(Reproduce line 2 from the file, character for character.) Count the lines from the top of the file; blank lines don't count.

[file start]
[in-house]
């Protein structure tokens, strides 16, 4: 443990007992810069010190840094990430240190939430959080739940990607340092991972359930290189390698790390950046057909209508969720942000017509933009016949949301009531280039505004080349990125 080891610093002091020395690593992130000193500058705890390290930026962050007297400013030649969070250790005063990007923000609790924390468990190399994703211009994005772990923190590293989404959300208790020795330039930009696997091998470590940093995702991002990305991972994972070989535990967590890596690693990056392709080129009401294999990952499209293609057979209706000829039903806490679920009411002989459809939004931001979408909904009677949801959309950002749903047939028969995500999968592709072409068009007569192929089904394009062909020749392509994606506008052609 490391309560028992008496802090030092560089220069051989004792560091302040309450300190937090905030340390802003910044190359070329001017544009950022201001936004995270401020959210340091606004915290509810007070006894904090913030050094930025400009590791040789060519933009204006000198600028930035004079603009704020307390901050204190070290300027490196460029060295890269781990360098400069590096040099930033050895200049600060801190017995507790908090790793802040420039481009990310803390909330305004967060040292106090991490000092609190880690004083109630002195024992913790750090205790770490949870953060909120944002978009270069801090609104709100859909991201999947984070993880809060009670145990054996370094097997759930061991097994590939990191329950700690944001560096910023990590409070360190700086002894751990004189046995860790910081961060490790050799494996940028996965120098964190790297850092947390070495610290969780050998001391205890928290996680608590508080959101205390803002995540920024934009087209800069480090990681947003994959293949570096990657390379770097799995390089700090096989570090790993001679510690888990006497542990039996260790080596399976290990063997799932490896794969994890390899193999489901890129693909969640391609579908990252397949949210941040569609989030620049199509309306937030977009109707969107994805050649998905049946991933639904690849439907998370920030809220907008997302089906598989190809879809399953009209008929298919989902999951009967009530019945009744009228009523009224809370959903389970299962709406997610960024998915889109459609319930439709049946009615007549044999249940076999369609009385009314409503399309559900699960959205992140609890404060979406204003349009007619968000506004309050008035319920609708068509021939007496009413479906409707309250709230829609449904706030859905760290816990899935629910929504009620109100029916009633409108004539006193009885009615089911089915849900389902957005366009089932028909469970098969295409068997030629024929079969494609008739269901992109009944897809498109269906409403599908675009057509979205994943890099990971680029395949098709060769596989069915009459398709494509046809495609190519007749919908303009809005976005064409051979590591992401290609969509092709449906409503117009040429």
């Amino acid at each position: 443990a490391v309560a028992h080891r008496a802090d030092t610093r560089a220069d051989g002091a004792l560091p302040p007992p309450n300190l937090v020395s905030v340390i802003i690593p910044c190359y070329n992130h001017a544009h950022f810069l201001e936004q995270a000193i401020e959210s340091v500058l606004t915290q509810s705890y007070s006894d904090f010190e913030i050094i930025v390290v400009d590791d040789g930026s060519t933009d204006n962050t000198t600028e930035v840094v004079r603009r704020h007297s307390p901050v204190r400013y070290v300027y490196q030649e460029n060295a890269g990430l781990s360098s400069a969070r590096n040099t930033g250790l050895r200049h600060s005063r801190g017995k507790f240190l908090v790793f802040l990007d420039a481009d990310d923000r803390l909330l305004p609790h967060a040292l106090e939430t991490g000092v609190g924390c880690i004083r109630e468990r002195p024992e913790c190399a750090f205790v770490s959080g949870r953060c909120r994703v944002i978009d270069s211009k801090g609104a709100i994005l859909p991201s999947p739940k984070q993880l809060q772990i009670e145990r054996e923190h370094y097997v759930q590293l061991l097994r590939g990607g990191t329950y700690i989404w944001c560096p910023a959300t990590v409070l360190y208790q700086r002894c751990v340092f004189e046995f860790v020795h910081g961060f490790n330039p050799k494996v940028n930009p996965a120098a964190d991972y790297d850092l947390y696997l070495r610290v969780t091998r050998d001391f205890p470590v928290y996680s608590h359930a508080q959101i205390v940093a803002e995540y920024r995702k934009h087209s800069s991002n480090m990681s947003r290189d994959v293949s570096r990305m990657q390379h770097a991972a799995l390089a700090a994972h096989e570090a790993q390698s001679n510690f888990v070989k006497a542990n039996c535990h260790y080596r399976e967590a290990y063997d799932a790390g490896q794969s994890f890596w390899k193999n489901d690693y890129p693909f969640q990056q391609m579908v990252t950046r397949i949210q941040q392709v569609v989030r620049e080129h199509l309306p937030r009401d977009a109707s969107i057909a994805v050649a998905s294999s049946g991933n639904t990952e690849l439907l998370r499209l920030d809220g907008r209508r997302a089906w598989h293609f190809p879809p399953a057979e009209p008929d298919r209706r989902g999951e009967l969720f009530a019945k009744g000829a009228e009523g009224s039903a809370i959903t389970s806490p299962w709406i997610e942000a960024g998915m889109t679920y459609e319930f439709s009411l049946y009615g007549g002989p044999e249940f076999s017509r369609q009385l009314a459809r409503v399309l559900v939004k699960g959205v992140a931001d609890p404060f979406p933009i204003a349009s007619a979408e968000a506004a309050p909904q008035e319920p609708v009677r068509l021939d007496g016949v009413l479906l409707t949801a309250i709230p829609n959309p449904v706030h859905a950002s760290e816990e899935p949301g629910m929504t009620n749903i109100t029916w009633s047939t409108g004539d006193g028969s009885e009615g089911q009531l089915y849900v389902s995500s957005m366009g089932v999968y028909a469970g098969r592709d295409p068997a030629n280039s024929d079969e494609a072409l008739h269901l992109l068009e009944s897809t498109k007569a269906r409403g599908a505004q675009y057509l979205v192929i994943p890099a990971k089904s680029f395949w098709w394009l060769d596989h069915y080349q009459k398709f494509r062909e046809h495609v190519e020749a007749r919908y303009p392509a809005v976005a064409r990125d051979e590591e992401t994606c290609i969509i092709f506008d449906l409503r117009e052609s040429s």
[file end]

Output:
């Protein structure tokens, strides 16, 4: 443990007992810069010190840094990430240190939430959080739940990607340092991972359930290189390698790390950046057909209508969720942000017509933009016949949301009531280039505004080349990125 080891610093002091020395690593992130000193500058705890390290930026962050007297400013030649969070250790005063990007923000609790924390468990190399994703211009994005772990923190590293989404959300208790020795330039930009696997091998470590940093995702991002990305991972994972070989535990967590890596690693990056392709080129009401294999990952499209293609057979209706000829039903806490679920009411002989459809939004931001979408909904009677949801959309950002749903047939028969995500999968592709072409068009007569192929089904394009062909020749392509994606506008052609 490391309560028992008496802090030092560089220069051989004792560091302040309450300190937090905030340390802003910044190359070329001017544009950022201001936004995270401020959210340091606004915290509810007070006894904090913030050094930025400009590791040789060519933009204006000198600028930035004079603009704020307390901050204190070290300027490196460029060295890269781990360098400069590096040099930033050895200049600060801190017995507790908090790793802040420039481009990310803390909330305004967060040292106090991490000092609190880690004083109630002195024992913790750090205790770490949870953060909120944002978009270069801090609104709100859909991201999947984070993880809060009670145990054996370094097997759930061991097994590939990191329950700690944001560096910023990590409070360190700086002894751990004189046995860790910081961060490790050799494996940028996965120098964190790297850092947390070495610290969780050998001391205890928290996680608590508080959101205390803002995540920024934009087209800069480090990681947003994959293949570096990657390379770097799995390089700090096989570090790993001679510690888990006497542990039996260790080596399976290990063997799932490896794969994890390899193999489901890129693909969640391609579908990252397949949210941040569609989030620049199509309306937030977009109707969107994805050649998905049946991933639904690849439907998370920030809220907008997302089906598989190809879809399953009209008929298919989902999951009967009530019945009744009228009523009224809370959903389970299962709406997610960024998915889109459609319930439709049946009615007549044999249940076999369609009385009314409503399309559900699960959205992140609890404060979406204003349009007619968000506004309050008035319920609708068509021939007496009413479906409707309250709230829609449904706030859905760290816990899935629910929504009620109100029916009633409108004539006193009885009615089911089915849900389902957005366009089932028909469970098969295409068997030629024929079969494609008739269901992109009944897809498109269906409403599908675009057509979205994943890099990971680029395949098709060769596989069915009459398709494509046809495609190519007749919908303009809005976005064409051979590591992401290609969509092709449906409503117009040429």